(A) All weapons firing shall be conducted during the period 1 hour after official sunrise to 30 minutes before official sunset.
(B) An exclusion zone with a radius of 1.5 nm shall be established around each target. This 1.5 nm zone includes a buffer of 0.5 nm to account for errors, target drift, and animal movement. In addition to the 1.5 nm exclusion zone, a further safety zone, which extends from the exclusion zone at 1.5 nm out an additional 0.5 nm, shall be surveyed. Together, the zones (exclusion and safety) extend out 2 nm from the target.
(C) A series of surveillance over-flights shall be conducted within the exclusion and the safety zones, prior to and during the exercise, when feasible. Survey protocol shall be as follows:
(1) Overflights within the exclusion zone shall be conducted in a manner that optimizes the surface area of the water observed. This may be accomplished through the use of the Navy's Search and Rescue Tactical Aid, which provides the best search altitude, ground speed, and track spacing for the discovery of small, possibly dark objects in the water based on the environmental conditions of the day. These environmental conditions include the angle of sun inclination, amount of daylight, cloud cover, visibility, and sea state.
(2) All visual surveillance activities shall be conducted by Navy personnel trained in visual surveillance. At least one member of the mitigation team shall have completed the Navy's marine mammal training program for lookouts.
(3) In addition to the overflights, the exclusion zone shall be monitored by passive acoustic means, when assets are available. This passive acoustic monitoring would be maintained throughout the exercise. Potential assets include sonobuoys, which can be utilized to detect any vocalizing marine mammals (particularly sperm whales) in the vicinity of the exercise. The sonobuoys shall be re-seeded as necessary throughout the exercise. Additionally, passive sonar onboard submarines may be utilized to detect any vocalizing marine mammals in the area. The OCE would be informed of any aural detection of marine mammals and would include this information in the determination of when it is safe to commence the exercise.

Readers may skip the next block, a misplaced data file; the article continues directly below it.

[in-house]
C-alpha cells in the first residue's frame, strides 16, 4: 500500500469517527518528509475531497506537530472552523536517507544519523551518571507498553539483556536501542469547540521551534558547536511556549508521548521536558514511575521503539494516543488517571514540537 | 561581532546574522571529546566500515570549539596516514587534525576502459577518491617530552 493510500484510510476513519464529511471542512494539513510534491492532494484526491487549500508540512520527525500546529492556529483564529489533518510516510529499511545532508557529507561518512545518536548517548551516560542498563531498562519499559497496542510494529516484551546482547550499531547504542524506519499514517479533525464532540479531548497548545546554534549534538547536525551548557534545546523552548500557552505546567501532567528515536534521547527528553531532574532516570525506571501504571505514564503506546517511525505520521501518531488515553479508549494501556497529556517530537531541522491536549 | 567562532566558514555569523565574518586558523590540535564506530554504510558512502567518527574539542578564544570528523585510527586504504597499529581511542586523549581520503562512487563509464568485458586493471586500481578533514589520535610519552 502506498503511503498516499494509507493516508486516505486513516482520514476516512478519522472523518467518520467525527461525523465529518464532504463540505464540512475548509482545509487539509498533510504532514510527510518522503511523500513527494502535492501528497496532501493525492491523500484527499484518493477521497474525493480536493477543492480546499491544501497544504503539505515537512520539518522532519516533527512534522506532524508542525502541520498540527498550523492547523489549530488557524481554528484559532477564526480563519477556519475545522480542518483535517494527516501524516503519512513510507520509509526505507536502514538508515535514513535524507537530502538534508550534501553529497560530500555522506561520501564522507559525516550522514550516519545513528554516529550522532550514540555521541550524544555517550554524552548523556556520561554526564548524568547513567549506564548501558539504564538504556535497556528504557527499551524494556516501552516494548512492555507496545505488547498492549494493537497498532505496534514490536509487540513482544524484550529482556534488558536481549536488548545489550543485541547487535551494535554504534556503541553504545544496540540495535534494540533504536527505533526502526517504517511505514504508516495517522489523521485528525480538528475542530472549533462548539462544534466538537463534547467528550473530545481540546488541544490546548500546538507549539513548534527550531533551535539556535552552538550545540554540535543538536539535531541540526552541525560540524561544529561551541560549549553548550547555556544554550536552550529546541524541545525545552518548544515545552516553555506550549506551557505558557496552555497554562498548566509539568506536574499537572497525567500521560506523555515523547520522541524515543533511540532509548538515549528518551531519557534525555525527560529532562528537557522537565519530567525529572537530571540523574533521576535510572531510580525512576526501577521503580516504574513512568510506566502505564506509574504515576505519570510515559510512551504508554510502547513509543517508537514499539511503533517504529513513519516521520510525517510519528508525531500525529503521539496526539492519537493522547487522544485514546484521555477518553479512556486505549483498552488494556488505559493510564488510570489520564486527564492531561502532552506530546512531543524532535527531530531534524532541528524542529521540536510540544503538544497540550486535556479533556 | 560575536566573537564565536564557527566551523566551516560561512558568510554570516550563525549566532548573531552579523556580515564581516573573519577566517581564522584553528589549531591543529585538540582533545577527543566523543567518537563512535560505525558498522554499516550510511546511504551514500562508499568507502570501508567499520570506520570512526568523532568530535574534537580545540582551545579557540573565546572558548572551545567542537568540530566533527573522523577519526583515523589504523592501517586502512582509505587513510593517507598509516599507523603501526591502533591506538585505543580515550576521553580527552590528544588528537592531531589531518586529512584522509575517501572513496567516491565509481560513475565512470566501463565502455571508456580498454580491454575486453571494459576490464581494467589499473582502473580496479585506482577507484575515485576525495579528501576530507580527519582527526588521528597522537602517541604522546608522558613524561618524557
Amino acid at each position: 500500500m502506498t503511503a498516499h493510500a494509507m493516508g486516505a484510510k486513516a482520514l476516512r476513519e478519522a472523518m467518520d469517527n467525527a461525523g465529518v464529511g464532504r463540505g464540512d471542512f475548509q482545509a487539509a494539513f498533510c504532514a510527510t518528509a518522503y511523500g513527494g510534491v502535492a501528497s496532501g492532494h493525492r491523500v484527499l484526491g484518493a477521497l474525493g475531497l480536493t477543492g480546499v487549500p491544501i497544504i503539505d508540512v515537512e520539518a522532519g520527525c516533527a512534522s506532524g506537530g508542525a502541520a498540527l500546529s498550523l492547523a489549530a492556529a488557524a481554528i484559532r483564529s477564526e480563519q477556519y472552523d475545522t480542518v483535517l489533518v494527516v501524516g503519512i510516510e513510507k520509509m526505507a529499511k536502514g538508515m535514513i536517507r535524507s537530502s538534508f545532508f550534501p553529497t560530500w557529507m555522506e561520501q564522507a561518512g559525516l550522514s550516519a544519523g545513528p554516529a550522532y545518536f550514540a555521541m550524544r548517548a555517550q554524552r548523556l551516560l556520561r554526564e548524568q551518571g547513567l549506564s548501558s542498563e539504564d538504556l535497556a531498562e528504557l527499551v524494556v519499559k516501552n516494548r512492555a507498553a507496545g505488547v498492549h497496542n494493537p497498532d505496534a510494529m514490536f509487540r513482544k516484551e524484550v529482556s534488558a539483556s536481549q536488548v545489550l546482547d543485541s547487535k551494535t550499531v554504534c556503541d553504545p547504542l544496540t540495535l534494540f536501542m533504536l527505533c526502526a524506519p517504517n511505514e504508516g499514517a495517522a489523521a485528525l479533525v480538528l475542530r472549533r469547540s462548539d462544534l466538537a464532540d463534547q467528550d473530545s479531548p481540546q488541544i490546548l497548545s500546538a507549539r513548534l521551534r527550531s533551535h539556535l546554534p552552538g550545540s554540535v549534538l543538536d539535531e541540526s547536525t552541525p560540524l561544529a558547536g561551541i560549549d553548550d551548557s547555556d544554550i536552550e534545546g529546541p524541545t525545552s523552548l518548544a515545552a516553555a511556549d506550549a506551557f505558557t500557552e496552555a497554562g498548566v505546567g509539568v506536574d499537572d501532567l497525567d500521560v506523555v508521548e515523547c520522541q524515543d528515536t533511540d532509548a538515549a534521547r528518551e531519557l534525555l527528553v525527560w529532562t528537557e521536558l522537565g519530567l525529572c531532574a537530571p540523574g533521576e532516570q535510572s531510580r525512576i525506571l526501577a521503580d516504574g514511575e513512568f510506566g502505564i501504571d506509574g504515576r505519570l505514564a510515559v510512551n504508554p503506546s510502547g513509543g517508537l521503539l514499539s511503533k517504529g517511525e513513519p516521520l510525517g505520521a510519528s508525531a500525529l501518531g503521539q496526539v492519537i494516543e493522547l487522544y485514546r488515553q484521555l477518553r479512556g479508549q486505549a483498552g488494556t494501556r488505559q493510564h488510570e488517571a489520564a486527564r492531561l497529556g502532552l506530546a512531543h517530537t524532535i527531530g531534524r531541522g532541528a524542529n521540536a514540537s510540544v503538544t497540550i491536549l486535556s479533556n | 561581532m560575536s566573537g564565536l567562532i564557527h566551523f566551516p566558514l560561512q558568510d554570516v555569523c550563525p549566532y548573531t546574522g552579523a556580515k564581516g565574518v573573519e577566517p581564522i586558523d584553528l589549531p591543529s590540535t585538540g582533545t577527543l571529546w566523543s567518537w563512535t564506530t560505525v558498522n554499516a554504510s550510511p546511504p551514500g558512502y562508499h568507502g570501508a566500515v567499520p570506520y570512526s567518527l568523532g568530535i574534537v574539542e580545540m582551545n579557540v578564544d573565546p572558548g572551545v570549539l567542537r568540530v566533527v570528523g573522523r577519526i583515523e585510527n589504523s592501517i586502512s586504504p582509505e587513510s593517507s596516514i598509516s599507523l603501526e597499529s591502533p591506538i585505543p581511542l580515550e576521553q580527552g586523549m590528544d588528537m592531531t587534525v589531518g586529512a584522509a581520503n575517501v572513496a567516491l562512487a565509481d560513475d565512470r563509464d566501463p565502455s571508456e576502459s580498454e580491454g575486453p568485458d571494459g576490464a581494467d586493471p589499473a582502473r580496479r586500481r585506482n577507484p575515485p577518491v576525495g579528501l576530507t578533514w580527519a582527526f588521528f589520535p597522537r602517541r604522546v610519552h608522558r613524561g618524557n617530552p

(4) On each day of the exercise, aerial surveillance of the exclusion and safety zones shall commence 2 hours prior to the first firing.
(5) The results of all visual, aerial, and acoustic searches shall be reported immediately to the OCE. No weapons launches or firing may commence until the OCE declares the safety and exclusion zones free of marine mammals.
(6) If a protected species observed within the exclusion zone is diving, firing shall be delayed until the animal is re-sighted outside the exclusion zone, or 30 minutes have elapsed. After 30 minutes, if the animal has not been re-sighted it would be assumed to have left the exclusion zone.
(7) During breaks in the exercise of 30 minutes or more, the exclusion zone shall again be surveyed for any protected species. If marine mammals are sighted within the exclusion zone, the OCE shall be notified, and the procedure described in paragraph (a)(3)(x)(C)(6 ) of this section would be followed.
(8) Upon sinking of the vessel, a final surveillance of the exclusion zone shall be monitored for 2 hours, or until sunset, to verify that no marine mammals were harmed.